Following pressure from advocacy groups, the UK Government confirmed that it would be shedding new smart motorway plans.
The decision made by Transport Secretary Grant Shapps will apply to “all-lane” roads. This is the latest information.
Why is the rollout of smart highways halted?
On January 12, 2022, it was announced that the implementation of smart motorways has been pause amid growing safety concerns raised by parliamentarians.
Ministers say that the introduced plans will not be reintroduced until safety data has been collected for five years.
That means new projects planned for the M3, M40, M62 and M25 will be postponed.
But others, already underway, will continue until they are complete.
But tragically, according to government investigation figures, at least 24 drivers or passengers with damaged vehicles have died on them since 2015.
It consists of four people already killed on the same segment of M1 in just ten months.
What does the Department of Transportation say?
Mr Shapps accepted the findings of the Transport Selection Committee’s report, as the Government pledged to “review the case” for the installation of controlled smart car roads instead.
He said: “While our early data suggests that smart motorways are among the safest in the UK, it is important that we go further to ensure people feel safer using them.
“Pausing programs that have not yet begun construction and making multimillion-pound improvements to existing programs will give motorists confidence and provide the data we need to inform for your next steps.”
What are the dangers of smart roads?
Sadly, a 2020 freedom of information claim found that 38 people have die on smart highway from 2015 to 2019.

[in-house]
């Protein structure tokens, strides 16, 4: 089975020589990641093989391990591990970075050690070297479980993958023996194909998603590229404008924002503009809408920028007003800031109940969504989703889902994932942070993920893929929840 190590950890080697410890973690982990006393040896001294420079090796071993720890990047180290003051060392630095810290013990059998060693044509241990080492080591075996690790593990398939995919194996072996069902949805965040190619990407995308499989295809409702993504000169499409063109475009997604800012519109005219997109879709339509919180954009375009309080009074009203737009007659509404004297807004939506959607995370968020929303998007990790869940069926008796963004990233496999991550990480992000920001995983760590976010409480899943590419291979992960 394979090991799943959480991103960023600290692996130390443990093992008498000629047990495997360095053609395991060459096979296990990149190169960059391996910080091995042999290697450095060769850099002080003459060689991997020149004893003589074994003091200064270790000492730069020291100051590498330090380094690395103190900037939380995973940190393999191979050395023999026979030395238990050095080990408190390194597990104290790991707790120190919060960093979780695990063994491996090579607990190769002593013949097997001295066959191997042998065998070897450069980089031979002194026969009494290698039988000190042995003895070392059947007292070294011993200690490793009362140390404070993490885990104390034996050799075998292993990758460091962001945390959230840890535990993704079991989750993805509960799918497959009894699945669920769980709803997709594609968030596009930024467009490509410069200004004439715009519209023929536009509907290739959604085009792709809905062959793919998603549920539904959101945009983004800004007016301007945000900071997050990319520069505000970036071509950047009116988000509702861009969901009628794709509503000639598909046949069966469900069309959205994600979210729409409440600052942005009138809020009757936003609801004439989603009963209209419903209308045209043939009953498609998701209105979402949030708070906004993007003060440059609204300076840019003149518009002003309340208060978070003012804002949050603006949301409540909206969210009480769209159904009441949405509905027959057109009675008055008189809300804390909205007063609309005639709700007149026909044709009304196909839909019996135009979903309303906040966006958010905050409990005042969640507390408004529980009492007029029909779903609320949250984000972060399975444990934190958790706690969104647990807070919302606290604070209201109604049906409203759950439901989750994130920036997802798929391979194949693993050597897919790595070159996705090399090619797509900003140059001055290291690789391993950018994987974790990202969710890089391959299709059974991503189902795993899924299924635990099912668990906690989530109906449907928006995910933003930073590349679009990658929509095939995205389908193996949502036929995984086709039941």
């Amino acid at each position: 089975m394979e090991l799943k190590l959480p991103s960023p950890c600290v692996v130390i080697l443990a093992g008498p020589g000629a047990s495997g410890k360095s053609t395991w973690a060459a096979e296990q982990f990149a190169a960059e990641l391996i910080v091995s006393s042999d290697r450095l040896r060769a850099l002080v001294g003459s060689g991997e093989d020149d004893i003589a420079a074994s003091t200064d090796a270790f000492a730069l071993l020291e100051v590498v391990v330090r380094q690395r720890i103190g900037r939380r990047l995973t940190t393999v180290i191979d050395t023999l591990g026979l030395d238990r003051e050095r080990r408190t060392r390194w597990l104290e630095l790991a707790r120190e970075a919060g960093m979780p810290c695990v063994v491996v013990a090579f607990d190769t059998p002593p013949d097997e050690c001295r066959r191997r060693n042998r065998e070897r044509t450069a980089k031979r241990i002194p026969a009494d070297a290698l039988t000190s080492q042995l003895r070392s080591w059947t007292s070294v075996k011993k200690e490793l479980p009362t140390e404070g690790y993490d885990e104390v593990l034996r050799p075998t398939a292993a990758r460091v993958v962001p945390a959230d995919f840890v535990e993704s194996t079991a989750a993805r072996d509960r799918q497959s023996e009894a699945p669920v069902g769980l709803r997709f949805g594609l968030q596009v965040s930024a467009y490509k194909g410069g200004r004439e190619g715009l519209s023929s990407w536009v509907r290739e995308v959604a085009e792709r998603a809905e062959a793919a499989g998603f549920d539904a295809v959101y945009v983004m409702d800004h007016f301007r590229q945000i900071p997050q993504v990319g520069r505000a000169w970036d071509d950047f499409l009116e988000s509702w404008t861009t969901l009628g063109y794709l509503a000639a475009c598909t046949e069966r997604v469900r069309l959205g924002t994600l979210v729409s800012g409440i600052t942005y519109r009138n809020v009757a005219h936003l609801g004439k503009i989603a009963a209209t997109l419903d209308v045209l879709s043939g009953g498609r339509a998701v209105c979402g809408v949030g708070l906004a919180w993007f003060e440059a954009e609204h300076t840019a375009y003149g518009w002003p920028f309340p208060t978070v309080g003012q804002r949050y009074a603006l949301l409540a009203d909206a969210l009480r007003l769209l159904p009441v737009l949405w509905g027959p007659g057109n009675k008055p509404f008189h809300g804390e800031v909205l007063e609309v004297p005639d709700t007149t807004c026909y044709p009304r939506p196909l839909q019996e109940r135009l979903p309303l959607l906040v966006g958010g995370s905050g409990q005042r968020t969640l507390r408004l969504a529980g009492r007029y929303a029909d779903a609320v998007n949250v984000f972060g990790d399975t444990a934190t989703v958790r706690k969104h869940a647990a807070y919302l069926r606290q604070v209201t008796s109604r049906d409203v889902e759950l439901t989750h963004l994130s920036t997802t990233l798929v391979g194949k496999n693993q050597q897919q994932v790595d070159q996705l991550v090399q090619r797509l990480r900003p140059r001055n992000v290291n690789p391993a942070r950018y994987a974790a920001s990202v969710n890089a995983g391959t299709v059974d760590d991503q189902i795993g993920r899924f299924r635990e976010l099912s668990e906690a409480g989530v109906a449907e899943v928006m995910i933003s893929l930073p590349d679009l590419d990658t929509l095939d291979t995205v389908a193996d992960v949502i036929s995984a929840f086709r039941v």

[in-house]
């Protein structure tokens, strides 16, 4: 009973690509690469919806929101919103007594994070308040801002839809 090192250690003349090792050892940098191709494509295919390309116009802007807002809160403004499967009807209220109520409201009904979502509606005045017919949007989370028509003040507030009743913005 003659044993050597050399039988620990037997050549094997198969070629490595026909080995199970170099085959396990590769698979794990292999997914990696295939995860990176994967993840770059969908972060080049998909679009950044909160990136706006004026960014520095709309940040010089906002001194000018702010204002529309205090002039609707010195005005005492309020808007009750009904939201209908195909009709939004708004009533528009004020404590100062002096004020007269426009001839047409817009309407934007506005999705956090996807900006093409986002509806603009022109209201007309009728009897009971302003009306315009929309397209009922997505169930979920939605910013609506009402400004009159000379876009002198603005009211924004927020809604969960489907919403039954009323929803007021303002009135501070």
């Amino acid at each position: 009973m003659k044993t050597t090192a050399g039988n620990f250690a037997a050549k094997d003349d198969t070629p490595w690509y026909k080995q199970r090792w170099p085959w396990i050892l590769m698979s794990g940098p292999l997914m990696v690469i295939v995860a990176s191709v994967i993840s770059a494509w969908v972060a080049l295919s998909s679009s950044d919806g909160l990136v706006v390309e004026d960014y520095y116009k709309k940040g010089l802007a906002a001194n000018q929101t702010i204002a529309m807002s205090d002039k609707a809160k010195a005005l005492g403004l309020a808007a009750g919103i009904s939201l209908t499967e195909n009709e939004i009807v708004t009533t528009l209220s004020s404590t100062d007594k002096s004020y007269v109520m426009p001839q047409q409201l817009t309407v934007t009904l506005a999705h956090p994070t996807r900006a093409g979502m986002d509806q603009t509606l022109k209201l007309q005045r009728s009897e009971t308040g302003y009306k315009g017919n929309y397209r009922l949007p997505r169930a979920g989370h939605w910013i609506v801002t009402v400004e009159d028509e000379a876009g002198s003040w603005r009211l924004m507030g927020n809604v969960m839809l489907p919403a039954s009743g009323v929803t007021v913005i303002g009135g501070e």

Of those, 18 deaths were attributed to confusion over how the roads worked.
The report shows that the number of “near misses” on a section of highway has increased by 2,000%.
Smart motorways have also been criticized for their slower speeds and lax health and safety rules.
Emergency refuges will be available in about half a mile – but Most Britons aren’t sure how to wait safely at the roadside.
The revelation comes after it was revealed that the AA team was instructed don’t help stuck motorists because they are very dangerous.
Instead, staff must go to a safe location and wait for the driver’s car to be transferred there by Highways England.
Edmund King, AA president said; “Being stuck in a moving lane is extremely dangerous. The official advice is to keep your seat belts and hazard lights on and dial 999.
“It is not safe for vehicle remediation organizations unless the lanes are closed and an entity is present in the back of the vehicle.
“This is the Police with the flashing blue lights or the British Highway Traffic Police with the flashing red lights.
“This highlights the seriousness of the direct lane disruption and further underlines our call for a doubling of the number of Emergency Refuge Areas.
“Providing motorists with more safe places will reduce the risk of vehicles getting stuck in a fast-moving lane.”
https://www.thesun.ie/motors/8194146/smart-motorway-rollouts-paused-explained/ Why is the rollout of smart highways halted?